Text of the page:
Gratitude is a soil on which joy thrives.
I had the opportunity to deliver babies... In each of these numinous moments, I knew that life had meaning; each experience was accompanied by an upwelling of gratitude and humility. These moments, which can be called an experience of the self, or archetype of meaning, are akin to the act of finally seeing the Holy Grail after a long quest... It is through these moments of grace and gratitude that we acquire a sense of meaning and a desire to live a meaningful life. The personal challenge is now.
Politeness does not always evince goodness, equity, complaisance, or gratitude, but it gives at least the appearance of these qualities, and makes man appear outwardly as he should be within.
There is nothing that can not be accomplished by the spirit of gratitude and self-sacrifice.
What a noble gift to man are the forests! What a debt of gratitude and admiration we owe to their beauty and their utility! How pleasantly the shadows of the wood fall upon our heads when we turn from the glitter and turmoil of the world of man!
Gratitude is the virtue most deified and most deserted. It is the ornament of rhetoric and the libel of practical life.
Gratitude is one of the least articulate of the emotions, especially when it is deep.
To the generous mind the heaviest debt is that of gratitude, when it is not in our power to repay it.
A person who utters words, or does acts of admiration, gratitude, or appreciation only on utilitarian grounds becomes a person without admiration, gratitude or appreciation. If utilitarianism has no place for desert, desert has no place for utilitarianism either.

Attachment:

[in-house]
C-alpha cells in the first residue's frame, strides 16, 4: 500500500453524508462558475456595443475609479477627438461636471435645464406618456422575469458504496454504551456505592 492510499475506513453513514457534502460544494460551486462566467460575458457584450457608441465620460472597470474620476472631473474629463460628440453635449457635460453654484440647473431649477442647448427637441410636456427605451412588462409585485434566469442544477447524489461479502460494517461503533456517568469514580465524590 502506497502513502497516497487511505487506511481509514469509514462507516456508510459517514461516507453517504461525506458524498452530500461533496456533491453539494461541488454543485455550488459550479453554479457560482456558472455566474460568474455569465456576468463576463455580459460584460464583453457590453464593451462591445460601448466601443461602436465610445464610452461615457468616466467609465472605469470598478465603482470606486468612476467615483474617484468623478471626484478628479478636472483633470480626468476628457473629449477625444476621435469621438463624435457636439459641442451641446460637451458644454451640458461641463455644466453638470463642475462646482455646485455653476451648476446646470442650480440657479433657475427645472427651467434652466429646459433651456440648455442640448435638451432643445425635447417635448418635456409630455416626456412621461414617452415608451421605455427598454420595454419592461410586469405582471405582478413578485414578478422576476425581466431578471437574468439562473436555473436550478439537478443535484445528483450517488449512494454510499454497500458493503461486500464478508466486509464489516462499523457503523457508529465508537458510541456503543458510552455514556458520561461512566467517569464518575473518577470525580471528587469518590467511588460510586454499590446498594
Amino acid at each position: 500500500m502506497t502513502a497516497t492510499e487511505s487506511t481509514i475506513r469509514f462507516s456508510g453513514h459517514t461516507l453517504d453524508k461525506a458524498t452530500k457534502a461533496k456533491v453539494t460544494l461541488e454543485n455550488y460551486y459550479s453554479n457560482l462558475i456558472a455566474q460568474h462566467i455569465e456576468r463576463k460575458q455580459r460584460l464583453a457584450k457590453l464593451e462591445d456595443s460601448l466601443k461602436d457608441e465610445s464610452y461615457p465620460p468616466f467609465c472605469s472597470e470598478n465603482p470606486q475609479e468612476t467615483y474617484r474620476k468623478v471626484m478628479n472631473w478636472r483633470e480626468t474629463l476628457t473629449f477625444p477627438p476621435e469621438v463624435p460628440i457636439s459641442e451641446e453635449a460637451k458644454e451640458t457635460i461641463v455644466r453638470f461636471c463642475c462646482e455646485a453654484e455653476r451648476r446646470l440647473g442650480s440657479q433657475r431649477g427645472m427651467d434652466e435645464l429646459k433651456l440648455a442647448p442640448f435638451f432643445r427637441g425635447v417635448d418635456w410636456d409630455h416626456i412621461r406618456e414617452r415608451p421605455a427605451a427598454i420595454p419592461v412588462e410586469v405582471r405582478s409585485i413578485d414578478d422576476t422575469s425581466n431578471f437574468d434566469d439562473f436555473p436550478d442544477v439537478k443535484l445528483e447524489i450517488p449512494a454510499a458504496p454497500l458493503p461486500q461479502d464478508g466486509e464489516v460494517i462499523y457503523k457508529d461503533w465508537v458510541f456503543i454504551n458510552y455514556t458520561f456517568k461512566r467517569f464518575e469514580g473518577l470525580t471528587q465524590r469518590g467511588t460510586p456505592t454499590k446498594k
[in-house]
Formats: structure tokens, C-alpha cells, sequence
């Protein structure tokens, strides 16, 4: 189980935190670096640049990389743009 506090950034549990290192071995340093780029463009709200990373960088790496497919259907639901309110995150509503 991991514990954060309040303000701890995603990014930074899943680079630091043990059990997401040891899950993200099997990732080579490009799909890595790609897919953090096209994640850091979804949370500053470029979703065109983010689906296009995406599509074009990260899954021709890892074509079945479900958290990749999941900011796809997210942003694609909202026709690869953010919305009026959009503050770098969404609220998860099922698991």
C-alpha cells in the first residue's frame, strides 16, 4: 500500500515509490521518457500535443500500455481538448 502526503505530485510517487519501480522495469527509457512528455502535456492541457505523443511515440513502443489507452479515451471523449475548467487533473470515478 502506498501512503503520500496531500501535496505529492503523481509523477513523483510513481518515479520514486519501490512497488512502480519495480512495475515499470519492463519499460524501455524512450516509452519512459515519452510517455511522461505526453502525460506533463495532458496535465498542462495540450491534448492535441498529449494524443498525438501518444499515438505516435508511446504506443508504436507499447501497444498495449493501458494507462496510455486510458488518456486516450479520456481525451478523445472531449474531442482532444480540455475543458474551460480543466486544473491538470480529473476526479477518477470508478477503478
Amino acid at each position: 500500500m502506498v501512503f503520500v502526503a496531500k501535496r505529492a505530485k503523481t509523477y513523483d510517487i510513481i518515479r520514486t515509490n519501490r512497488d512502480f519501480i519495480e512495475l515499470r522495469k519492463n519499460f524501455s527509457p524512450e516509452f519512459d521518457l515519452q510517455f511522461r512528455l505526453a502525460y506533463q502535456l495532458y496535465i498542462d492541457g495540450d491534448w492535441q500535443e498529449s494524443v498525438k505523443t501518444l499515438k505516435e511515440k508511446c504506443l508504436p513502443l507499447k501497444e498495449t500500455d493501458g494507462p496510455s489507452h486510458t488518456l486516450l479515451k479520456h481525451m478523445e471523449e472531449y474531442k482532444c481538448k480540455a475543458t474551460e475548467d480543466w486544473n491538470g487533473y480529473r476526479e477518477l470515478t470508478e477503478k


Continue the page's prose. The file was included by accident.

Gratitude is a species of justice.
There are minds so impatient of inferiority that their gratitude is a species of revenge, and they return benefits, not because recompense is a pleasure, but because obligation is a pain.
Every person alive today derives much benefit from comforts and pleasures that in the past were not available. All of the latest inventions and findings of technology serve us to a remarkable degree. For all this we should be full of appreciation and gratitude.
Gratitude is the memory of the heart.
If a person learns to be grateful to the Creator because he is allowed to awake in the morning, then every day is begun with a feeling of gratitude for an additional day of life.
The less gratitude you receive for doing a kind act, the greater the value of the act. True kindness is when we do not receive anything in return for what we do.
It’s not the things that can be bought that are life’s richest treasures. It’s priceless little courtesies that money cannot measure. Each little act of graciousness or kindly little favor that fills the heart with gratitude leaves memories to savor.
Gratitude is a duty which ought to be paid, but which none have a right to expect.
Whatever you have received more than others - in health, in talents, in ability, in success, in a pleasant childhood, in harmonious conditions of home life - all this you must not take to yourself as a matter of course. In gratitude for your good fortune, you must render in return some sacrifice of your own life for another life.
He that receives a gift with gratitude repays the first installment of his debt.
Love, Gratitude, and Pity wept at once.